West Nile Virus

Wednesday, September 1, 2010
Health Department Alerts New Yorkers – Especially Those 50 and Older – to Take Extra Precautions against West Nile Virus
The Health Department reported the 13th human case of West Nile viral disease in New York City this summer. Because an unusually high number of mosquito pools are testing positive for West Nile Virus throughout the five boroughs, the agency is advising all New Yorkers – especially those 50 and older – to take precautions to avoid bites. West Nile Virus was first introduced in New York City in 1999, and human cases have occurred every year since then. This year, the Health Department has recorded more human cases at this point in the season than it has in any other year since 2000. More cases are expected through October.

HIV Testing

Wednesday, September 1, 2010
HIV Testing Is Now a Routine Part of Health Care in New York
Voluntary HIV testing is now part of routine medical care in the state of New York. As of today, due to a change in New York’s State Public Health Law, New York residents receiving health services at most medical facilities should now expect to be offered a voluntary HIV test. With limited exceptions, the new State law requires health care professionals to offer all patients between the ages of 13 to 64 a voluntary HIV test. The law applies to anyone receiving treatment for a non-life-threatening condition in a hospital, a hospital emergency department or a primary care setting, such as a doctor’s office or outpatient clinic.

Restaurants Grading

Thursday, August 26, 2010
Eighty percent of NYC Restaurants Are Achieving A and B Grades for Food Safety and Sanitary Conditions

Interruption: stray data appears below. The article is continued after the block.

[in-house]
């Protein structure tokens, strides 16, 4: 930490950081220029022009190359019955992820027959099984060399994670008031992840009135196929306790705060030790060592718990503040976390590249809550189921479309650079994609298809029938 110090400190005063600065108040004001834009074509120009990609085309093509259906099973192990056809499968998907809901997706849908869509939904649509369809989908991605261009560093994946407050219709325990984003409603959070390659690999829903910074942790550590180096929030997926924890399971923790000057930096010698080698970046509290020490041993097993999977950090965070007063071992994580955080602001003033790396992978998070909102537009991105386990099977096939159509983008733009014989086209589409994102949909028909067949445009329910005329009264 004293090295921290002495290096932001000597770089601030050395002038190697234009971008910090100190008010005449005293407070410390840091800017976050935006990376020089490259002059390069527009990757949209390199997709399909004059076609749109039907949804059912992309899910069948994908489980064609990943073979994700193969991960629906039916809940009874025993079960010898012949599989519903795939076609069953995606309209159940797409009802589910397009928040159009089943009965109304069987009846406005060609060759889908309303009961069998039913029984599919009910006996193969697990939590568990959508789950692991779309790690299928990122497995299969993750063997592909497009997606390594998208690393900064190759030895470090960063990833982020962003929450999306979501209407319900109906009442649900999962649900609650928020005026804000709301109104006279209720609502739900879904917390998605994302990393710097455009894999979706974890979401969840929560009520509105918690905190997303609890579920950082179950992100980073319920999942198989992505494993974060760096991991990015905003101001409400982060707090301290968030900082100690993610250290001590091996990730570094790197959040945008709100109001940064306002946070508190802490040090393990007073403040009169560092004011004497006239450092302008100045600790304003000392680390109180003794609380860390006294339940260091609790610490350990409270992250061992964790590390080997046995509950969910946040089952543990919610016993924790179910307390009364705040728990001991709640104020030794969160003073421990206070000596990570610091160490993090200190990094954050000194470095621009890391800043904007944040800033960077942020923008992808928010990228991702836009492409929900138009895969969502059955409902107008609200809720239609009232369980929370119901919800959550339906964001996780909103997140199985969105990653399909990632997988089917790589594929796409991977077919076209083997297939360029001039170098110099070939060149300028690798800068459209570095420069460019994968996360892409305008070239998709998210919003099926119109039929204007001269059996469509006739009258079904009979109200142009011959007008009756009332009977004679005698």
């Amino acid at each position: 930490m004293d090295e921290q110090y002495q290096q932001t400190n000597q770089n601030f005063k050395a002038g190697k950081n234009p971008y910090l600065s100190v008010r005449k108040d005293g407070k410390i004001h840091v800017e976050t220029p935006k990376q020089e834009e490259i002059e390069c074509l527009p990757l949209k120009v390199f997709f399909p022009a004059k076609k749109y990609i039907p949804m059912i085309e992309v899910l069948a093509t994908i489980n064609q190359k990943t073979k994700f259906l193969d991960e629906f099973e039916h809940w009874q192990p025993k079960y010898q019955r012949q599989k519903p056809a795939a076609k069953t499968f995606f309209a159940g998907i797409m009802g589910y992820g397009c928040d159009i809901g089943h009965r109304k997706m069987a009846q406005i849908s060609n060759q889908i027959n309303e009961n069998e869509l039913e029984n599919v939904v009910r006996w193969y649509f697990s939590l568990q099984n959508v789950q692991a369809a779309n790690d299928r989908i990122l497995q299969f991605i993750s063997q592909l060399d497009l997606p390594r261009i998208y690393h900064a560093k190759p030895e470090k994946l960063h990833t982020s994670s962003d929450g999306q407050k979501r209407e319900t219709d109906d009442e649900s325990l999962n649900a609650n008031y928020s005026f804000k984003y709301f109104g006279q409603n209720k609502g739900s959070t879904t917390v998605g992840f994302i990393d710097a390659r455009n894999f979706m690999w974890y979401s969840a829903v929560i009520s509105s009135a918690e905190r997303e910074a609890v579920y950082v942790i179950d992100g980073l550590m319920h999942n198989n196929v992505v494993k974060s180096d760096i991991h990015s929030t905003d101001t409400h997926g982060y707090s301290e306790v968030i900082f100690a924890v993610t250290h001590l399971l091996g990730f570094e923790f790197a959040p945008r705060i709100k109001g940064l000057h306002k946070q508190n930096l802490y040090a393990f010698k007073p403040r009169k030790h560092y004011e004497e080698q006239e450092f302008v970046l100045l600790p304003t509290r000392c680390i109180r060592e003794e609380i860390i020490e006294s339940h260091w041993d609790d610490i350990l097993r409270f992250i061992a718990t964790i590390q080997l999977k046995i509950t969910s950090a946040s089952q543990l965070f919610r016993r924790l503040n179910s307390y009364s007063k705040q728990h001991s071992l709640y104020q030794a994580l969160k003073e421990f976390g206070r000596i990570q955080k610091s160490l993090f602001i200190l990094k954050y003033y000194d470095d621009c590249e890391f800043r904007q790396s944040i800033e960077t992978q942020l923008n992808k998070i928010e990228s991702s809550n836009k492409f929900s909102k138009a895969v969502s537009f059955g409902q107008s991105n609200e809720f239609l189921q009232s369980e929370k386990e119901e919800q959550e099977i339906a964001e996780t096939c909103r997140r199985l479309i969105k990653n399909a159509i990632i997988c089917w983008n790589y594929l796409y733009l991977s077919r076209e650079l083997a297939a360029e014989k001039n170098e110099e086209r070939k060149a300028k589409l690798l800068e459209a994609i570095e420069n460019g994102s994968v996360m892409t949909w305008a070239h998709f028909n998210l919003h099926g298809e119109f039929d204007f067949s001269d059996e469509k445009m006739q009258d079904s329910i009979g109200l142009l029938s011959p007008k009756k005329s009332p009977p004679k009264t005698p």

Some 250 restaurants have now completed New York City’s new two-step process for sanitary inspections, and a tally of their scores shows that many are acing the test. A new summary from the Health Department shows that 80% of the 250 restaurants to complete graded inspections have earned A or B grades. Nearly half – 48% – have earned A’s for their sanitary conditions and food safety practices. Another 31% have achieved B’s. Just 12% of this initial sample received C grades, and 8% were closed until they could correct direct health hazards.

Men’s Health

Wednesday, August 25, 2010
New Report Details Men’s Health in New York City, Highlights Potential for Improvement
Life expectancy for New Yorkers is at an all-time high. City residents born in 2007 can expect to live an average of 79.4 years – a gain of nearly 5 months since 2006. Yet men continue to die six years younger than women – at 76 years versus 82 years – and more than a third of deaths among New York City men occur before age 65. A new report from the Health Department, Men’s Health in New York City, points to heart disease and violence as leading factors in this longevity gap. The report, available at, describes the most common causes of death, and also provides recommendations to improve men’s health, safety and life span.

Precautions against Dengue

Tuesday, August 24, 2010
Health Department Advises New Yorkers to Take Precautions against Dengue when Traveling to the Caribbean, South and Central America, and other Tropical Regions
The Health Department urged New Yorkers traveling to tropical settings to take special precautions to avoid dengue fever, a mosquito-borne illness that is occurring at high levels in many parts of the world, including the Caribbean and South and Central America. These regions – all common destinations for New York City travelers – have reported more than 1 million clinical cases of dengue fever this year.